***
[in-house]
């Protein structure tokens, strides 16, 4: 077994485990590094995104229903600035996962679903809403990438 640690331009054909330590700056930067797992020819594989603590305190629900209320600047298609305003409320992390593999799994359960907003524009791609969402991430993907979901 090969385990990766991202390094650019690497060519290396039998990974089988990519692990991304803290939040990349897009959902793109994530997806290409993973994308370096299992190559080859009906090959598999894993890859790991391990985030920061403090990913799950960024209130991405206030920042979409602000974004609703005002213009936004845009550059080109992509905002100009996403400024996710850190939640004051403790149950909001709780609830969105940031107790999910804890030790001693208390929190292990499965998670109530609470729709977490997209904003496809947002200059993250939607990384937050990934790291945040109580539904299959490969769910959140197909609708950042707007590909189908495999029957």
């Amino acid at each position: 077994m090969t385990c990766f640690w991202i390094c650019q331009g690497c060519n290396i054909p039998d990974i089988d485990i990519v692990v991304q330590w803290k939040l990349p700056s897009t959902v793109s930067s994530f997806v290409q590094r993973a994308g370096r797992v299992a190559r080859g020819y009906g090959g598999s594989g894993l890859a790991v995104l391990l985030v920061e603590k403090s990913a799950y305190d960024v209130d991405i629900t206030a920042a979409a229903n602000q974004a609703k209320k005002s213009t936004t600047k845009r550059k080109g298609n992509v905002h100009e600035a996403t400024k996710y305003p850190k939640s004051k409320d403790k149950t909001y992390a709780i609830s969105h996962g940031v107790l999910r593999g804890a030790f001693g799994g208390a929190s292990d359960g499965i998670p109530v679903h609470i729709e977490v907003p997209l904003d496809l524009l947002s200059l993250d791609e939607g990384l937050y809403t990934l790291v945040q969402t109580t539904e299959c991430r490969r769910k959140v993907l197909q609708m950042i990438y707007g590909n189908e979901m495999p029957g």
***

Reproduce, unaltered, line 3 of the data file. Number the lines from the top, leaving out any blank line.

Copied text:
């Amino acid at each position: 077994m090969t385990c990766f640690w991202i390094c650019q331009g690497c060519n290396i054909p039998d990974i089988d485990i990519v692990v991304q330590w803290k939040l990349p700056s897009t959902v793109s930067s994530f997806v290409q590094r993973a994308g370096r797992v299992a190559r080859g020819y009906g090959g598999s594989g894993l890859a790991v995104l391990l985030v920061e603590k403090s990913a799950y305190d960024v209130d991405i629900t206030a920042a979409a229903n602000q974004a609703k209320k005002s213009t936004t600047k845009r550059k080109g298609n992509v905002h100009e600035a996403t400024k996710y305003p850190k939640s004051k409320d403790k149950t909001y992390a709780i609830s969105h996962g940031v107790l999910r593999g804890a030790f001693g799994g208390a929190s292990d359960g499965i998670p109530v679903h609470i729709e977490v907003p997209l904003d496809l524009l947002s200059l993250d791609e939607g990384l937050y809403t990934l790291v945040q969402t109580t539904e299959c991430r490969r769910k959140v993907l197909q609708m950042i990438y707007g590909n189908e979901m495999p029957g």